The New Democrats are questioning why the Conservative government would choose a Friday evening to suddenly announce it would be extending its review of a Chinese company’s bid to take over Canadian oil producer Nexen.

Industry Minister Christian Paradis issued a news release Friday night saying the government was extending the review until Dec. 10 “so the required time will be taken to conduct a thorough and careful review of this proposed investment.” 

New Democrat MP Peter Julian finds the timing of the release interesting.

“This seems to be a pattern of this government that they’re making announcements on a Friday evening,” Julian told CTV News Channel Saturday.

“Any time a government makes an announcement at that time of the week, it’s because they know that the public is not going to receive that news positively.”

State-owned China National Offshore Oil Co. (CNOOC) announced in July that it wanted to buy Calgary-based Nexen, which owns oil sands and shale gas.

Under the Investment Canada Act, the federal government has to review the bid to determine whether the takeover would bring a "net benefit" to Canada. The initial 45-day review period had been set to end Nov. 10.

Paradis said in his release that “extensions to the review period are not unusual.” But Julian says it appears the government wants to “rubber-stamp” the controversial $15.1-billion deal, and is trying to buy time because of growing public opposition.

He says the federal review process has already been too secretive.

“There are a whole range of issues surrounding this deal, and what we expect the government to do is hold public consultations and define clearly what the ‘net benefit’ clause means in relation to this takeover,” he said.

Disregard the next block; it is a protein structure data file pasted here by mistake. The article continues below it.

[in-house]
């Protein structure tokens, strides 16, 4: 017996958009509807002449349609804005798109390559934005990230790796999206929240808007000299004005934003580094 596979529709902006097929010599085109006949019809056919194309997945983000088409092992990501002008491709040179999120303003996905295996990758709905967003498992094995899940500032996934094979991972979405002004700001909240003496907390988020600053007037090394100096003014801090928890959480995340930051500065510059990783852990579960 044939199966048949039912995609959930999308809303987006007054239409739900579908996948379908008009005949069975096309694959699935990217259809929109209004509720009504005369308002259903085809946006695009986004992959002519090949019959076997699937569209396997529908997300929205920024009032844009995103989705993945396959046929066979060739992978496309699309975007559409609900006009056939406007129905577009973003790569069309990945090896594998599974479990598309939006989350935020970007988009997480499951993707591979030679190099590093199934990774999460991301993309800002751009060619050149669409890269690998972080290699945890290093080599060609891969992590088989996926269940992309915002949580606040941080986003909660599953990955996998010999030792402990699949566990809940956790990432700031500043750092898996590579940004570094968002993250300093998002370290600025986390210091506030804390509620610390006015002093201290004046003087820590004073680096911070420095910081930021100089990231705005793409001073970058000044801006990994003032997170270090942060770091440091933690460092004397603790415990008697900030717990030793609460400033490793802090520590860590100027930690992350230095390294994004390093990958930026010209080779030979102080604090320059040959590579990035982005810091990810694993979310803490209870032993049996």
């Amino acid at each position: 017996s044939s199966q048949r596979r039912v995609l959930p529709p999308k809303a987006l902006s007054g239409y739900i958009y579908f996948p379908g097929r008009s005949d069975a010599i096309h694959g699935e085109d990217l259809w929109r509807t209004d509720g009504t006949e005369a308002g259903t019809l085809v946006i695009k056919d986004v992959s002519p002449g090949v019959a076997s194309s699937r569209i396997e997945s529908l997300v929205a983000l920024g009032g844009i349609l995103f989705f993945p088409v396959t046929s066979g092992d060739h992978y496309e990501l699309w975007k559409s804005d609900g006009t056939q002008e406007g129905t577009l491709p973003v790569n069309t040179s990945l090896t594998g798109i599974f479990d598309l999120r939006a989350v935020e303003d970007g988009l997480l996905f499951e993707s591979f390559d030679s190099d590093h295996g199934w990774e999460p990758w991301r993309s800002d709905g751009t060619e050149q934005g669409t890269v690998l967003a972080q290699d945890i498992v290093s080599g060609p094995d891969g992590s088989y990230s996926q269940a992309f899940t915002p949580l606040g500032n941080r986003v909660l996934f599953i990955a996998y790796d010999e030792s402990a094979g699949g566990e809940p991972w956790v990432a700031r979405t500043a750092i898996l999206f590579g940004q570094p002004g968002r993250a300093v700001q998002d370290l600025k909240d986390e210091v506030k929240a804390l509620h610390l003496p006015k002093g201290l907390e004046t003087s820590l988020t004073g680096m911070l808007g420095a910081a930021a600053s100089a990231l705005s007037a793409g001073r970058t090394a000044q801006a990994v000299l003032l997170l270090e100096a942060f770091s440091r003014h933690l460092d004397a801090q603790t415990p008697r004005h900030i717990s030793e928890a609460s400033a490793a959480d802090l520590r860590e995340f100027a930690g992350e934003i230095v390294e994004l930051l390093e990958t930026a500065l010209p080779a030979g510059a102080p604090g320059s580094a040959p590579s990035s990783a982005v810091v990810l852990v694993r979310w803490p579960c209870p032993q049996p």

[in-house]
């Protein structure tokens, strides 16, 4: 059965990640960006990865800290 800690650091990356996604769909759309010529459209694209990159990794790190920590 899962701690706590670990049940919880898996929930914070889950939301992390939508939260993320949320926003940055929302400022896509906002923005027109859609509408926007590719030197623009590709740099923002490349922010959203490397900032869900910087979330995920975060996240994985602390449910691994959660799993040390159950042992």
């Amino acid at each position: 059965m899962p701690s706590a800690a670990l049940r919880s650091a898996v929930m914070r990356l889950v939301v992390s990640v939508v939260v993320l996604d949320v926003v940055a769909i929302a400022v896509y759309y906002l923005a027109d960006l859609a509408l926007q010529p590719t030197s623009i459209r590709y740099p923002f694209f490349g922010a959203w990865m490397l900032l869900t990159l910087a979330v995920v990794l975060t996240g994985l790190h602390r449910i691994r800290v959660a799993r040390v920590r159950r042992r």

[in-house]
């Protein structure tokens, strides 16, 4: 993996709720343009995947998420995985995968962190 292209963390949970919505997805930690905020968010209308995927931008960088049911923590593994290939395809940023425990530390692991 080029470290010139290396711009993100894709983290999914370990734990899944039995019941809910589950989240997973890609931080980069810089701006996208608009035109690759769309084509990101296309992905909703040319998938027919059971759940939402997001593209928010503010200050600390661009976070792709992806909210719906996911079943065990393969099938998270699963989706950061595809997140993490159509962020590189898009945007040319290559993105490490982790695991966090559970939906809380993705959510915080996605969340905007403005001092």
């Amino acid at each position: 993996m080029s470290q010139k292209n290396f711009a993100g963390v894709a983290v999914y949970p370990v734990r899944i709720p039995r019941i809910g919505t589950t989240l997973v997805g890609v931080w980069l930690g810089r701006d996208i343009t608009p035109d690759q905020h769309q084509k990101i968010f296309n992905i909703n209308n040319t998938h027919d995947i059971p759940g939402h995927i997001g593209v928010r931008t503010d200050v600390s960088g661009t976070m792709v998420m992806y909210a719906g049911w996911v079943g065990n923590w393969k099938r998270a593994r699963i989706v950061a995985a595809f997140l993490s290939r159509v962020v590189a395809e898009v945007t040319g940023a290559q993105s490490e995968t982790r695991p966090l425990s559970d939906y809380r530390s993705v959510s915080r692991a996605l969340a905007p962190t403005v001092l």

“What we’re seeing is a government that’s hiding, that’s being very secretive about this deal.”

Julian also suggested that with the review now slated to run until mid-December, the plan may be to quietly announce approval when Canadians are distracted.

“The fact that they’re putting off the deadline to the Christmas holidays is worrisome. What it may show is that the government is yet again trying to make a decision behind closed doors, and trying to announce it at a time – the Christmas season -- when they think that the people are paying less attention,” he said.

Some analysts warn that the government's handling of the issue could send the wrong message to the world.

“A second delay sends a signal, and I have seen some concern in the investment community overseas -- is Canada really as open for investment as it claims to be?” Gordon Houlden of the University of Alberta China Institutetold CTV News.

After CNOOC announced its takeover plans, concerns were immediately raised about the idea of turning over Canada’s precious natural resources to a Chinese state-owned company.

The NDP has said the proposed deal raises many questions, including whether CNOOC will protect jobs and keep Nexen’s head office in Canada. As well, they say it’s unclear how Canada’s environmental standards will be enforced.

The NDP is also concerned about what the deal might mean for national security. Canada's spy agency CSIS warned in its annual report this year that foreign investment by state-owned firms can pose security concerns, though it didn't mention China specifically.

Prime Minister Stephen Harper, who has made international investment a cornerstone of his economic policy, has acknowledged the Nexen bid "raises a range of difficult policy questions."

CNOOC has already publicly pledged to keep Nexen’s head office in Calgary, seek a listing on the Toronto Stock Exchange and place $8 billion of its assets under the control of Nexen's management in Canada.

It has also promised to carry on Nexen's social responsibility programs in Canada and around the

The deal would be the largest foreign takeover in Canadian history.

With a report from CTV News’ Richard Madan